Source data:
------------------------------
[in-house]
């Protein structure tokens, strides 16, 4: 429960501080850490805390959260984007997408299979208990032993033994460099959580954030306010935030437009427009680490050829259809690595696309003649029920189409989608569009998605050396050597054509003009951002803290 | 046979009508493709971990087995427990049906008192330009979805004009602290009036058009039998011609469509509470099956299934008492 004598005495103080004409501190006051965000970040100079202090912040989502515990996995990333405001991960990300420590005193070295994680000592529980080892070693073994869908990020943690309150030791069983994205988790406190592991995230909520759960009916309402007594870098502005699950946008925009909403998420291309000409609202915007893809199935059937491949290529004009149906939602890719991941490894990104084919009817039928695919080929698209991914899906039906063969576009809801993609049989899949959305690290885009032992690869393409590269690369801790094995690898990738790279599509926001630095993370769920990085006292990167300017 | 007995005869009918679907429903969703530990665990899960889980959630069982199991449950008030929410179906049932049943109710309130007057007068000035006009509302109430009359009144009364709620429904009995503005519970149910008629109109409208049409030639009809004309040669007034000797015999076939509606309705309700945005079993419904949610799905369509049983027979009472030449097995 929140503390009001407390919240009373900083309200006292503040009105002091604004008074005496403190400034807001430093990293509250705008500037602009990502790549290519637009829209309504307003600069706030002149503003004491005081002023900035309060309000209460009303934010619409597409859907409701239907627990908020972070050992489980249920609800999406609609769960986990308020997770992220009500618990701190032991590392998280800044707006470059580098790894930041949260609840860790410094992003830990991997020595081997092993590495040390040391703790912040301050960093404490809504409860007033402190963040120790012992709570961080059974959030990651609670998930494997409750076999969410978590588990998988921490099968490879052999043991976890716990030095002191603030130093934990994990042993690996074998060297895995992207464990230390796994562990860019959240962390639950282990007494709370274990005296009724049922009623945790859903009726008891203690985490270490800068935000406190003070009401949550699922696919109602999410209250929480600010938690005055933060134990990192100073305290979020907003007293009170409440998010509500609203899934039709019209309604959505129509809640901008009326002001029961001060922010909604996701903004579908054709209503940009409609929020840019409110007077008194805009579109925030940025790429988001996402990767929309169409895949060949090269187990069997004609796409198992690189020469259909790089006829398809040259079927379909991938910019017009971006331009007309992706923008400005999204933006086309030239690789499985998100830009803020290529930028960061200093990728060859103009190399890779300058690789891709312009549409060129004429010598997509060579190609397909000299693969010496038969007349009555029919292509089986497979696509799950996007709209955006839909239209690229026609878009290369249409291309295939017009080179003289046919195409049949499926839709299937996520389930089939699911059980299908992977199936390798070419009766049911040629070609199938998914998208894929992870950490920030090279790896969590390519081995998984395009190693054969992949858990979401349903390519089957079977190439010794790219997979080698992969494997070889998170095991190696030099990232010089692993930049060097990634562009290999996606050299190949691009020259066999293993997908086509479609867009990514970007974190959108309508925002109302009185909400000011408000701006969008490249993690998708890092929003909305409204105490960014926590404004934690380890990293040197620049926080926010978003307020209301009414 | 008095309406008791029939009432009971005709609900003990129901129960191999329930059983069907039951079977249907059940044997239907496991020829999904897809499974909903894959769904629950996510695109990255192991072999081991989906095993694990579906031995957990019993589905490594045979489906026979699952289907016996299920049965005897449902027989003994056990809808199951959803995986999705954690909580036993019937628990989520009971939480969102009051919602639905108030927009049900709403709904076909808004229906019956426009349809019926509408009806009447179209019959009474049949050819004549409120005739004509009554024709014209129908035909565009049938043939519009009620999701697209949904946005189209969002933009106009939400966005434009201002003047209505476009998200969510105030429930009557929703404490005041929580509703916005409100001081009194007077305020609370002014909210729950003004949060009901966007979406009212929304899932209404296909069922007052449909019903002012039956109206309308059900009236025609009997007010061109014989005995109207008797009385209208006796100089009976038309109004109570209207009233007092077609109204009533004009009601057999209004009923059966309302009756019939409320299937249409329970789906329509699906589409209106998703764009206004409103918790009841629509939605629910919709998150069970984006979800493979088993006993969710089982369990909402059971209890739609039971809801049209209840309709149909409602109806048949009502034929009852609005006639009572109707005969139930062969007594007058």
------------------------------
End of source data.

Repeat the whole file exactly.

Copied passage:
[in-house]
């Protein structure tokens, strides 16, 4: 429960501080850490805390959260984007997408299979208990032993033994460099959580954030306010935030437009427009680490050829259809690595696309003649029920189409989608569009998605050396050597054509003009951002803290 | 046979009508493709971990087995427990049906008192330009979805004009602290009036058009039998011609469509509470099956299934008492 004598005495103080004409501190006051965000970040100079202090912040989502515990996995990333405001991960990300420590005193070295994680000592529980080892070693073994869908990020943690309150030791069983994205988790406190592991995230909520759960009916309402007594870098502005699950946008925009909403998420291309000409609202915007893809199935059937491949290529004009149906939602890719991941490894990104084919009817039928695919080929698209991914899906039906063969576009809801993609049989899949959305690290885009032992690869393409590269690369801790094995690898990738790279599509926001630095993370769920990085006292990167300017 | 007995005869009918679907429903969703530990665990899960889980959630069982199991449950008030929410179906049932049943109710309130007057007068000035006009509302109430009359009144009364709620429904009995503005519970149910008629109109409208049409030639009809004309040669007034000797015999076939509606309705309700945005079993419904949610799905369509049983027979009472030449097995 929140503390009001407390919240009373900083309200006292503040009105002091604004008074005496403190400034807001430093990293509250705008500037602009990502790549290519637009829209309504307003600069706030002149503003004491005081002023900035309060309000209460009303934010619409597409859907409701239907627990908020972070050992489980249920609800999406609609769960986990308020997770992220009500618990701190032991590392998280800044707006470059580098790894930041949260609840860790410094992003830990991997020595081997092993590495040390040391703790912040301050960093404490809504409860007033402190963040120790012992709570961080059974959030990651609670998930494997409750076999969410978590588990998988921490099968490879052999043991976890716990030095002191603030130093934990994990042993690996074998060297895995992207464990230390796994562990860019959240962390639950282990007494709370274990005296009724049922009623945790859903009726008891203690985490270490800068935000406190003070009401949550699922696919109602999410209250929480600010938690005055933060134990990192100073305290979020907003007293009170409440998010509500609203899934039709019209309604959505129509809640901008009326002001029961001060922010909604996701903004579908054709209503940009409609929020840019409110007077008194805009579109925030940025790429988001996402990767929309169409895949060949090269187990069997004609796409198992690189020469259909790089006829398809040259079927379909991938910019017009971006331009007309992706923008400005999204933006086309030239690789499985998100830009803020290529930028960061200093990728060859103009190399890779300058690789891709312009549409060129004429010598997509060579190609397909000299693969010496038969007349009555029919292509089986497979696509799950996007709209955006839909239209690229026609878009290369249409291309295939017009080179003289046919195409049949499926839709299937996520389930089939699911059980299908992977199936390798070419009766049911040629070609199938998914998208894929992870950490920030090279790896969590390519081995998984395009190693054969992949858990979401349903390519089957079977190439010794790219997979080698992969494997070889998170095991190696030099990232010089692993930049060097990634562009290999996606050299190949691009020259066999293993997908086509479609867009990514970007974190959108309508925002109302009185909400000011408000701006969008490249993690998708890092929003909305409204105490960014926590404004934690380890990293040197620049926080926010978003307020209301009414 | 008095309406008791029939009432009971005709609900003990129901129960191999329930059983069907039951079977249907059940044997239907496991020829999904897809499974909903894959769904629950996510695109990255192991072999081991989906095993694990579906031995957990019993589905490594045979489906026979699952289907016996299920049965005897449902027989003994056990809808199951959803995986999705954690909580036993019937628990989520009971939480969102009051919602639905108030927009049900709403709904076909808004229906019956426009349809019926509408009806009447179209019959009474049949050819004549409120005739004509009554024709014209129908035909565009049938043939519009009620999701697209949904946005189209969002933009106009939400966005434009201002003047209505476009998200969510105030429930009557929703404490005041929580509703916005409100001081009194007077305020609370002014909210729950003004949060009901966007979406009212929304899932209404296909069922007052449909019903002012039956109206309308059900009236025609009997007010061109014989005995109207008797009385209208006796100089009976038309109004109570209207009233007092077609109204009533004009009601057999209004009923059966309302009756019939409320299937249409329970789906329509699906589409209106998703764009206004409103918790009841629509939605629910919709998150069970984006979800493979088993006993969710089982369990909402059971209890739609039971809801049209209840309709149909409602109806048949009502034929009852609005006639009572109707005969139930062969007594007058």